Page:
Venue Details

Arden Theatre Company - F. Otto Haas Theatre
Between Market and Arch Streets in Old City Philadelphia 40 N. 2nd Street Philadelphia, PA 19106
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4.8 / 5 Rated by 6 members
Review from Goldstar Member
4 events 2 reviews

Funny, thoughtful, right up my alley, maybe yours too. I felt like the older crowd didn't appreciate - lots of profanity, dry sense of humor.

reviewed Oct 16 2011 report as inappropriate
Review from Goldstar Member
4 events 1 review

This is a fantastic play, and the performance was great as well. It runs 3.5 hours long, but you won't notice, because the time flies as you get engaged in this family drama. Best play I've seen in a while.

reviewed Oct 07 2011 report as inappropriate
Review from Ed Mathis
2 events 1 review

It was a wonderful play. It's rare that my husband could stay awake in a dark place that long, but he had no problem. I would recommend this play.

reviewed Oct 08 2011 report as inappropriate
View All 5 Reviews
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Quotes & Highlights

When August: Osage County premiered in 2007, _The New York Times _called it, “the most exciting new American play Broadway has seen in years.”


The Arden continues its tradition of presenting great American family stories, like those of O’Neill, Miller and Williams, with this fiercely funny play by Tracy Letts. Describing his desire to direct August: Osage County, Nolen says “If All my Sons is a string quartet, then August: Osage County is a symphony.” Today’s new plays often call for a minimalist set and small cast. August: Osage County broke away from these trends when premiering in 2008, requiring a three story home to be constructed on stage, a classical three act structure, and a cast of thirteen.

Each of these characters is fully developed and alive, with his or her own transformative journey to take during the show. The play’s creation under the Steppenwolf Theatre model fed the success of August, in which the actors who originated the roles had been collaborating with each other for years. Likewise, the all-star Philadelphia cast of the Arden’s production have worked together on an ongoing basis at the Arden and theatres across the region, developing strong relationships and deep trust in one another’s work.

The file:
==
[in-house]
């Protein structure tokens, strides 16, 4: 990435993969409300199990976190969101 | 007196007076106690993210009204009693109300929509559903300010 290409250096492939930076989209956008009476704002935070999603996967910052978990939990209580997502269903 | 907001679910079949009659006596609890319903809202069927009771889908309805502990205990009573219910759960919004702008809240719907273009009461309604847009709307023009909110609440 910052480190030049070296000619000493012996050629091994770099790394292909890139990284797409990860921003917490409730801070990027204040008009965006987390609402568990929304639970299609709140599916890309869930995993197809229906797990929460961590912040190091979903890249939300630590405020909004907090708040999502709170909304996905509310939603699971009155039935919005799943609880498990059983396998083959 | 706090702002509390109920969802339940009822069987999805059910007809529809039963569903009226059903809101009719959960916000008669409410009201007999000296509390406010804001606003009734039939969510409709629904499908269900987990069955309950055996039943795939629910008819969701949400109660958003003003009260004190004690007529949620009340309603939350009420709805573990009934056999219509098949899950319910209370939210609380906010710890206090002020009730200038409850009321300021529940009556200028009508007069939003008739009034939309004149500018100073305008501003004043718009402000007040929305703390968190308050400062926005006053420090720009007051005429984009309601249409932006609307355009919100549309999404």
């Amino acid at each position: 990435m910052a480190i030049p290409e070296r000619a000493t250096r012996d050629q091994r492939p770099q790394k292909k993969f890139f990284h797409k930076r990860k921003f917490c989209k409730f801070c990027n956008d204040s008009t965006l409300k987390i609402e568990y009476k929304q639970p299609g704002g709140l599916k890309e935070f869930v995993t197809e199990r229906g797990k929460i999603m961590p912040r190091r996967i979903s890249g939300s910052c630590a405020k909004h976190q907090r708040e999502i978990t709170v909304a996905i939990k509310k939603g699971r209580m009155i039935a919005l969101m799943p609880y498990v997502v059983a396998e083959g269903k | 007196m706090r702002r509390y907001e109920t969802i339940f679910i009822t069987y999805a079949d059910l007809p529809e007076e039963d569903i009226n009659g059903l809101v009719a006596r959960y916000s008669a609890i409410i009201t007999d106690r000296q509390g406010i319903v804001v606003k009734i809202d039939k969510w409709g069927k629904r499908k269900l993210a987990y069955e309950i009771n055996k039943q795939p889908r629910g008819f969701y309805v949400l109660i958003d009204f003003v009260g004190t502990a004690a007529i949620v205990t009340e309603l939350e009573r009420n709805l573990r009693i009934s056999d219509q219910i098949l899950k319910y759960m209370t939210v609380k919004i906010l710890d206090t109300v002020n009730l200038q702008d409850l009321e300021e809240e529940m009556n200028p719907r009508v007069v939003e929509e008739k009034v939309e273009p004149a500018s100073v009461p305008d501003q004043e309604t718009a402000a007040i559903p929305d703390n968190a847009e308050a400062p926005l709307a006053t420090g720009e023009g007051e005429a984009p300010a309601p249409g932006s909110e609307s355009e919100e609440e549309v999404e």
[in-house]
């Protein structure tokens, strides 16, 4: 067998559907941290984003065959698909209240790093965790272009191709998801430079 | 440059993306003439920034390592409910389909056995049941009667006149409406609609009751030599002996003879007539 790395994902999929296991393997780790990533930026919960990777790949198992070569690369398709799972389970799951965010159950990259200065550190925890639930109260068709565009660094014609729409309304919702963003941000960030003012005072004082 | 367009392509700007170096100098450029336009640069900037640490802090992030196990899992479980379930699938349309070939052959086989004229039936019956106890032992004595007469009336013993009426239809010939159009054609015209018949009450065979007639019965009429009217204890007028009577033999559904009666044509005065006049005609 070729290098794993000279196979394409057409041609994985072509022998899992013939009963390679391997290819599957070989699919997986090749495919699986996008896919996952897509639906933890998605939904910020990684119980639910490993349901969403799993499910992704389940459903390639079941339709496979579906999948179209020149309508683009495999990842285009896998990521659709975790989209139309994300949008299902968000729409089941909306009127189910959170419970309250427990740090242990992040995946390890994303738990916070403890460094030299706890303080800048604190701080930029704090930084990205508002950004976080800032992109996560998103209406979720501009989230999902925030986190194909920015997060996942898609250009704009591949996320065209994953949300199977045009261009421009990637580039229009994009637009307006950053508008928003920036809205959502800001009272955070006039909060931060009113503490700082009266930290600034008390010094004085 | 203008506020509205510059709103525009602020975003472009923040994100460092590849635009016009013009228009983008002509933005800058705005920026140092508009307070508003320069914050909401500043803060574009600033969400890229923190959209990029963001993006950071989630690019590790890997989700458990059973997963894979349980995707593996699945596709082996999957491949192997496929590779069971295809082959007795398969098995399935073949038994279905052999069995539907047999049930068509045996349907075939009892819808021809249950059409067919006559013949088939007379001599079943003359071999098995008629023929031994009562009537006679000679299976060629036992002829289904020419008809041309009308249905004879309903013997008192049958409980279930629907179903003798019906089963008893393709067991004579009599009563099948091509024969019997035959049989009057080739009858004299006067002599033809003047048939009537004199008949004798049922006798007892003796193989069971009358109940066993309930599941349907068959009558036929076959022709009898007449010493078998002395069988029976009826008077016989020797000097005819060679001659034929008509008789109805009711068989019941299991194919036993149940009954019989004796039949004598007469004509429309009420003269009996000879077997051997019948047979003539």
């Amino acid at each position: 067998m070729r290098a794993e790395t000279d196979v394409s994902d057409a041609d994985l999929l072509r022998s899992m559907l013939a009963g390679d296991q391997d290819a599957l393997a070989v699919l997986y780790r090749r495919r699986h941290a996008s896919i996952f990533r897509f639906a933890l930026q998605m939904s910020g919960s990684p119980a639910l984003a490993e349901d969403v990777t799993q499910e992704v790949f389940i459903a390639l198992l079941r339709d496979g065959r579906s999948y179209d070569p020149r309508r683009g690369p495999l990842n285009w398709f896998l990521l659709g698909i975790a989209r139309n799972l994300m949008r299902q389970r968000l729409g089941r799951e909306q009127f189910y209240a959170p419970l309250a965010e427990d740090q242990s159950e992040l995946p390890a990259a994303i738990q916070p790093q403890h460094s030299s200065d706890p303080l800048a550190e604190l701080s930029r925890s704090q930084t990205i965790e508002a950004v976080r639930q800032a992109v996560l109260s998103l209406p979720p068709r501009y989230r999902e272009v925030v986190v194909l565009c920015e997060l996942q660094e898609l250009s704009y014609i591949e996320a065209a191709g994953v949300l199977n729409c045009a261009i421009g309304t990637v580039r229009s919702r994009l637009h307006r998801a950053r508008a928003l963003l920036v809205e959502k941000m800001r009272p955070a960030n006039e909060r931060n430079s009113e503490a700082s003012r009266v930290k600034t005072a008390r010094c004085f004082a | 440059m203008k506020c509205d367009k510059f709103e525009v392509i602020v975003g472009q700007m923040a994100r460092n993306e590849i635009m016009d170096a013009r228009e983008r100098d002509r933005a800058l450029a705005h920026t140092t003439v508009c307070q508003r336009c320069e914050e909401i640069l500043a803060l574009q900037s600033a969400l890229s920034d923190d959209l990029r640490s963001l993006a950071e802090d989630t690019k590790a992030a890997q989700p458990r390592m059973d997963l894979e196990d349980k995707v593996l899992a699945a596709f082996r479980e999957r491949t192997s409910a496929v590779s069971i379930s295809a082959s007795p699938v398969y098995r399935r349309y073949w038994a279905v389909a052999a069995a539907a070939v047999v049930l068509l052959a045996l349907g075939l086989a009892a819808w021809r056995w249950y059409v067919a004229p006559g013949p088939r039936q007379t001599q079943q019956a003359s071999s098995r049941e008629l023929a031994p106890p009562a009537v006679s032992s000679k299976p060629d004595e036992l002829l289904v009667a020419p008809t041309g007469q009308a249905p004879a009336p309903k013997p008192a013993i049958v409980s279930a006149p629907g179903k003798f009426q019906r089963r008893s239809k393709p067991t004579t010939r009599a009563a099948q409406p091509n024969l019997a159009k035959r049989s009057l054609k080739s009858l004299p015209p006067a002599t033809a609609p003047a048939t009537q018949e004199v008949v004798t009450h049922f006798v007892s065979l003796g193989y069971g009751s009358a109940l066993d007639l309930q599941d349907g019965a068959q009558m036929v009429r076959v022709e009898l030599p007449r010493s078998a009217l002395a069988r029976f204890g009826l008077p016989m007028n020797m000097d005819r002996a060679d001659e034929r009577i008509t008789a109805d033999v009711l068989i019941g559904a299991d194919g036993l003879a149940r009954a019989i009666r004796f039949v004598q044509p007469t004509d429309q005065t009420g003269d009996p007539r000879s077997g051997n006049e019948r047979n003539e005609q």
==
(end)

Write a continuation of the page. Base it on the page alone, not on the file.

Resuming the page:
The actors comprising the August: Osage County ensemble are led by Carla Belver (All My Sons, Death of a Salesman) as the matriarch Violet Weston and her daughters: Grace Gonglewski as Barbara (A Moon for the Misbegotten, Rabbit Hole), Kathryn Petersen as Karen (Arden debut), and Corinna Burns as Ivy (A Prayer for Owen Meany). Other actors returning to the Arden include David Howey (The History Boys) Eric Hissom (A Moon for the Misbegotten, Our Town), Anthony Lawton (The Threepenny Opera, Romeo and Juliet), Mary Martello (The Threepenny Opera, Candide), Paul L. Nolan (A Prayer for Owen Meany) and Kevin Bergen (A Prayer for Owen Meany). Appearing on the Arden stage for the first time are Philadelphia actor Charlie DelMarcelle as Little Charles, New York based actor Elena Araoz as Johnna, and Dylan Gelula, a current senior at Lower Merion High School as Jean.

Playwright Letts was introduced to Arden audiences this past spring with Superior Donuts, in an acclaimed production directed by the Arden’s Associate Artistic Director Ed Sobel. Sobel served as the dramaturg on the original and Broadway productions of both Superior Donuts and August: Osage County, and returns as dramaturg on the Arden’s production. Past plays by Letts also seen in the Philadelphia area include Bug, Killer Joe (both at Theatre Exile), and Man from Nebraska (People’s Light and Theatre). Also a powerful actor, Letts has recently appeared onstage in American Buffalo at McCarter Theatre and Who’s Afraid of Virginia Woolf at Arena Stage in a production slated for a Broadway transfer this fall.

A major element of the Arden’s interpretation of the play is a sense of intimacy between the audience and the action that unfolds onstage. The play will be staged in a thrust configuration, so that the audience feels as though they are physically a part of the Weston household. The creative team tasked with this challenge includes Scenic Designer Dan Conway (My Name Is Asher Lev), Lighting Designer Thom Weaver (Barrymore nomination for Blue Door), Costume Designer Alison Roberts (Superior Donuts, A Moon for the Misbegotten) and Sound Designer James Sugg (Romeo and Juliet, My Name Is Asher Lev).

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